Although I have crossed the 40-year mark of adulthood, the territory that accompanies being black, female, and lesbian poses a continuous struggle 37 years after “Stonewall.” Still, as the gay marriage debate escalates, I’m not convinced the civil rights claims at the forefront of the gay and lesbian political platform echo those of the African American civil rights movement, as so many claim.

Historically, the gulf between the heterosexual and homosexual populations have been wide; however, members of both groups will likely agree that sexual preference outside the norm can be a liability. Since the loss of a major media market career and intentional exclusion from gay and lesbian social circles have peppered my perspective, I might inflame the men and women to whom I am connected by sexual preference. In fact, my take on the matter may land a little too close to the majority’s opinion for their comfort.

Earlier this year when the California Supreme Court announced that withholding same-sex marriage licenses was unconstitutional, throngs of gays, lesbians, and their supporters in every corner of America basked in the momentary victory. Countering this positive development, the gay community in Houston (where I live) sustained a slight slowdown in political momentum when the “good ‘ol boys” in the Texas House sent a proposed constitutional amendment banning same-sex marriage to the State Senate for consideration. Subsequently, the Senate has decided that passage of the same sex marriage ban will be a voter-driven issue.

Additionally, the reaction from civil rights organizations has divided many African Americans. In a shift from the bastion of homophobia long associated with the black community, the California chapter of the NAACP made public its support for a bill that will legalize same-sex marriage statewide following this significant ruling. Undeniably, the wheels of justice are in motion but in reality’s bigger picture, securing full-fledged marital equality for gays and lesbians remains an uphill battle.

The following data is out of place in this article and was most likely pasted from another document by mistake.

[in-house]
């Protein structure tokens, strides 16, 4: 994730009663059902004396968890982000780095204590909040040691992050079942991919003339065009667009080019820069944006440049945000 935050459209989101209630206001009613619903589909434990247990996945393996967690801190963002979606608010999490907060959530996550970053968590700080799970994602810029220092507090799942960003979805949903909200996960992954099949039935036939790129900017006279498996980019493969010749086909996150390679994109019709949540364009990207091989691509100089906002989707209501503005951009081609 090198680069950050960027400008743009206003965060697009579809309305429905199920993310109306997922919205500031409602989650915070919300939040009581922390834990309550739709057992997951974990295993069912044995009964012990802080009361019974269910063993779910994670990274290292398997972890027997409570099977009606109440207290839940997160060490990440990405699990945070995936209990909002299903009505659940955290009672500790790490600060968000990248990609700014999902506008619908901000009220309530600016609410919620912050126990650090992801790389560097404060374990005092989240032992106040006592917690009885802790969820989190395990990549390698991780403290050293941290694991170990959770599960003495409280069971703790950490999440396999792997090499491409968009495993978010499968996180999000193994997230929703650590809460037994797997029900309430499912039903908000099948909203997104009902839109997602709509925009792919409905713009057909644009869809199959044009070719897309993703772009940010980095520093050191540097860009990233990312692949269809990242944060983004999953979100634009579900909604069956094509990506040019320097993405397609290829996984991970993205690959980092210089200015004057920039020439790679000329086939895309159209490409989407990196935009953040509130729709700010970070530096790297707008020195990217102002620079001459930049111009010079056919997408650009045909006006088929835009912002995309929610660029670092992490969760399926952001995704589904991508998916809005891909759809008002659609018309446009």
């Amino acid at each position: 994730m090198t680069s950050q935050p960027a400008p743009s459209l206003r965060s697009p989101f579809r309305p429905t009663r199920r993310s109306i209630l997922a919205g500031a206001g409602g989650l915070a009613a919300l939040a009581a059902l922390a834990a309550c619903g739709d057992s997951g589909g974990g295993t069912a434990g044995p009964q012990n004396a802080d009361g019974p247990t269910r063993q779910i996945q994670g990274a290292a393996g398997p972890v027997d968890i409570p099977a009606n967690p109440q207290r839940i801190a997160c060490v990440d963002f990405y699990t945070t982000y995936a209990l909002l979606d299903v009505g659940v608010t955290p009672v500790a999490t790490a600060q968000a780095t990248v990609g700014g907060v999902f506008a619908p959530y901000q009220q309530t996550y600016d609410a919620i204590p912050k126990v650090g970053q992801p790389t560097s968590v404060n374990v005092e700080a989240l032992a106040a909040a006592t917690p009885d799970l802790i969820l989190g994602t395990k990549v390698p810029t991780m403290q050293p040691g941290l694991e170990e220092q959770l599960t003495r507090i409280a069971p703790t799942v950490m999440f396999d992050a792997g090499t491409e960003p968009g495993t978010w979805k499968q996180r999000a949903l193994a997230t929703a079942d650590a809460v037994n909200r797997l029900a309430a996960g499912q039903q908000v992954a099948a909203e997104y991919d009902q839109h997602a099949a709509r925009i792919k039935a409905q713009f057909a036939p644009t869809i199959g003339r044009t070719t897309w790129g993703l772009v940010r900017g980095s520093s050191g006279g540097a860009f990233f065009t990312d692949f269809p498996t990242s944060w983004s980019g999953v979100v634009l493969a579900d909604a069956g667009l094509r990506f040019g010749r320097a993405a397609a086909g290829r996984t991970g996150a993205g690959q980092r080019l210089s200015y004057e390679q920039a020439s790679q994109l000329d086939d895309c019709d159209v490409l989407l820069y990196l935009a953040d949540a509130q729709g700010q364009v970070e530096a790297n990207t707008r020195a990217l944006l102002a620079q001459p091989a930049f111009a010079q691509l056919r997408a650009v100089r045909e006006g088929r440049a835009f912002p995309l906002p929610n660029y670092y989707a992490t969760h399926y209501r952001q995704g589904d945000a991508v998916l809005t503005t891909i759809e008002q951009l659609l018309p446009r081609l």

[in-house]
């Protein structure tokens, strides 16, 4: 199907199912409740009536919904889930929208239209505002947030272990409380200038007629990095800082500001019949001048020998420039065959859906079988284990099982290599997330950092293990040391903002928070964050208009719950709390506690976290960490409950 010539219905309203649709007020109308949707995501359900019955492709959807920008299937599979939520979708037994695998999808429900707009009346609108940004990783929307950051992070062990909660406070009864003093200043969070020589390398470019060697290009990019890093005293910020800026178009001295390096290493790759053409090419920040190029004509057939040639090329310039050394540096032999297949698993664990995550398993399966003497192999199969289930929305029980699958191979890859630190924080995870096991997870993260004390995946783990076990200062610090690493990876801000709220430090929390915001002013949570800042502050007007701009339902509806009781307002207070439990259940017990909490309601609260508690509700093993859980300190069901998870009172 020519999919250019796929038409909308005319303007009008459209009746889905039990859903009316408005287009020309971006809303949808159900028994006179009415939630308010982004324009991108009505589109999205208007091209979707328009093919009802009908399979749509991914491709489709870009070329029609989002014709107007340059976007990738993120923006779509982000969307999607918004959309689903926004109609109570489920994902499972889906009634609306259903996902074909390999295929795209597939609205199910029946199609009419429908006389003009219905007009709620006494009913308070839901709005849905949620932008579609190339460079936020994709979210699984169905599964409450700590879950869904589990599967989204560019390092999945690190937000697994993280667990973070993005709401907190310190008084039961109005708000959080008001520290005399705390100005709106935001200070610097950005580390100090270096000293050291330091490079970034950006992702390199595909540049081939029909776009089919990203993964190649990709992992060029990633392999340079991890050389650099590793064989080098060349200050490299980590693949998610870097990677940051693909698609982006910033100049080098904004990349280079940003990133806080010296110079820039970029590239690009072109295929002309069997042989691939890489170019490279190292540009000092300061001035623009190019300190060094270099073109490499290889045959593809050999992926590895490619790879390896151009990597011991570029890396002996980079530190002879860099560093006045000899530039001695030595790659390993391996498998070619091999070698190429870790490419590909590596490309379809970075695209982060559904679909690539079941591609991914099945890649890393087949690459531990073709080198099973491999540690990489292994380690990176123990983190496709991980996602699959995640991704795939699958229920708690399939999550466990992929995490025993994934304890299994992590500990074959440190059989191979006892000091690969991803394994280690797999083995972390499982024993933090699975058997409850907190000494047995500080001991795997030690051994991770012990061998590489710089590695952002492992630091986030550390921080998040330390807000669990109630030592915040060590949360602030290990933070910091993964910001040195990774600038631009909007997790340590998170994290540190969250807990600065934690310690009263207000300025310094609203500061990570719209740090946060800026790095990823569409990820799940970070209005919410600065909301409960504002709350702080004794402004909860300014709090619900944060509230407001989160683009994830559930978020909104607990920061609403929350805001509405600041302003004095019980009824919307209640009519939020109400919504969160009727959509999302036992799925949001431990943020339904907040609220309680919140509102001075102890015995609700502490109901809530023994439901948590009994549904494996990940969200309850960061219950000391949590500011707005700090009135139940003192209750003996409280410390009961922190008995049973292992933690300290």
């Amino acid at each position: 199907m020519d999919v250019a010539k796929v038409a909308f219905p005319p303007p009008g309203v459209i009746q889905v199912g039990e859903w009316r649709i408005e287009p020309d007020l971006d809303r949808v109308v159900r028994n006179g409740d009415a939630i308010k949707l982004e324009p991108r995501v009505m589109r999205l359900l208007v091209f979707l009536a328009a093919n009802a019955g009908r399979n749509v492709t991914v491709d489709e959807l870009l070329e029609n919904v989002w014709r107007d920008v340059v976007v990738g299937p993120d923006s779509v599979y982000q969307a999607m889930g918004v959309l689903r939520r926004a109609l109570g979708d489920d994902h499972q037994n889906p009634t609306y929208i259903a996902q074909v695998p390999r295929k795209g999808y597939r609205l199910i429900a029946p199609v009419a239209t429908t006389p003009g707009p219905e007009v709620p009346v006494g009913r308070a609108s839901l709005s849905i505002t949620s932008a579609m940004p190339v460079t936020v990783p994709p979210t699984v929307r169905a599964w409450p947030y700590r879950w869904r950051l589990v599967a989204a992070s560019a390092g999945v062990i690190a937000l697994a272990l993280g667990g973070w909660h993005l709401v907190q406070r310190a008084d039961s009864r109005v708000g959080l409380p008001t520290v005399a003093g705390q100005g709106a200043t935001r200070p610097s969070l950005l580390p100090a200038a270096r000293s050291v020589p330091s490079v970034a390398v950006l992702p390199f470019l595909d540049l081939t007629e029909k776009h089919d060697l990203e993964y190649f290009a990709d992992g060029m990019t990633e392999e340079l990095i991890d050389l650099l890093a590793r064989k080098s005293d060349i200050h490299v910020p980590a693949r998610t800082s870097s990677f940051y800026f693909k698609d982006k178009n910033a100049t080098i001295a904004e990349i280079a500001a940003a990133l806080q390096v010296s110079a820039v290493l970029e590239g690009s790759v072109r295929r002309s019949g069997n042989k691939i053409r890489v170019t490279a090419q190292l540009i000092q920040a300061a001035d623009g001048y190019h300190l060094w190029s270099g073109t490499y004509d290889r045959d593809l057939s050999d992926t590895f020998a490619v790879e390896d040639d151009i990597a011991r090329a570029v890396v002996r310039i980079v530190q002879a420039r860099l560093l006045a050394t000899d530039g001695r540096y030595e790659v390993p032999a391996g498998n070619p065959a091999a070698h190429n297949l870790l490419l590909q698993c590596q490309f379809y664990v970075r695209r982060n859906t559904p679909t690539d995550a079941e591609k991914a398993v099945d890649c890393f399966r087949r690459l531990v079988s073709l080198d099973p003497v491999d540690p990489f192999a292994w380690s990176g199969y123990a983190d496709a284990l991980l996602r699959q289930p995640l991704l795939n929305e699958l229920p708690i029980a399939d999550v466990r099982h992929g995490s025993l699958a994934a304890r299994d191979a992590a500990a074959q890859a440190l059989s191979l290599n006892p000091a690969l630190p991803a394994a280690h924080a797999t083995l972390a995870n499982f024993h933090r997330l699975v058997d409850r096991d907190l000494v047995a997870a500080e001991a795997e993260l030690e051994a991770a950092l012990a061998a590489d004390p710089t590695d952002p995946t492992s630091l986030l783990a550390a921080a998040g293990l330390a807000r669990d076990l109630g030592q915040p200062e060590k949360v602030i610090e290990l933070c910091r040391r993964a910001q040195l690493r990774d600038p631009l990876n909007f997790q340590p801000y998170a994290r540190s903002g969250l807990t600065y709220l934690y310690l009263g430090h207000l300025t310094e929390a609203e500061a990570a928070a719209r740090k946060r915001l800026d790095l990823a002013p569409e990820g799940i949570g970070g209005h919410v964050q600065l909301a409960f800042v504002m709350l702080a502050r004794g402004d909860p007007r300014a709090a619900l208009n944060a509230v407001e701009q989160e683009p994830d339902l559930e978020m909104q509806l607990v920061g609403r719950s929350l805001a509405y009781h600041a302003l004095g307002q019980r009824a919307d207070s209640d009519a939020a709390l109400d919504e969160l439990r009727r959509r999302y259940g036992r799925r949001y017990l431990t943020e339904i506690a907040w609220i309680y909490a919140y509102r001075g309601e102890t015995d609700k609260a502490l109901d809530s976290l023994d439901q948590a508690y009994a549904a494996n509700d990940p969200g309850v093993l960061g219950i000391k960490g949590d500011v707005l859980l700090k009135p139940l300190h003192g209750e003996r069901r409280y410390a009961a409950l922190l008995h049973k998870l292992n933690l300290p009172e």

The marriage ban is a glaring inequity but more opponents might soften their stance if given clear-cut evidence of the severe threat it poses to the gay and lesbian concept of family. Consider today’s locked doors of legality for gays and lesbians who lose partners to death. In some instances, surviving partners lack legal protection to ensure equitable distribution of property and financial assets. Even then, next-of-kin who are void of compassion may retaliate with judgmental weapons blazing in an all-out lifestyle objection slugfest.

Under similar circumstances where children extend the gay or lesbian family, it is not uncommon for partners to suffer the humiliation of having to relinquish parental privileges. Though the legally binding partnership has its inherent advantages and disadvantages, most gay and lesbian couples in marriage-ready relationships are still eager to sip the bitter with the sweet. Unfortunately, a large segment of heterosexual America sees us as mere sexual beings, nothing more.

Still, since one’s choice of battle must be weighed carefully, my glass is not raised in celebration of victory without sizeable reservations.

It troubles me that the gay marriage movement is flimsily packaged by white gays and lesbians in the civil rights rhetoric written by African Americans. Banning same-sex marriage is not equivalent to Jim Crow laws, which made blacks second-class citizens.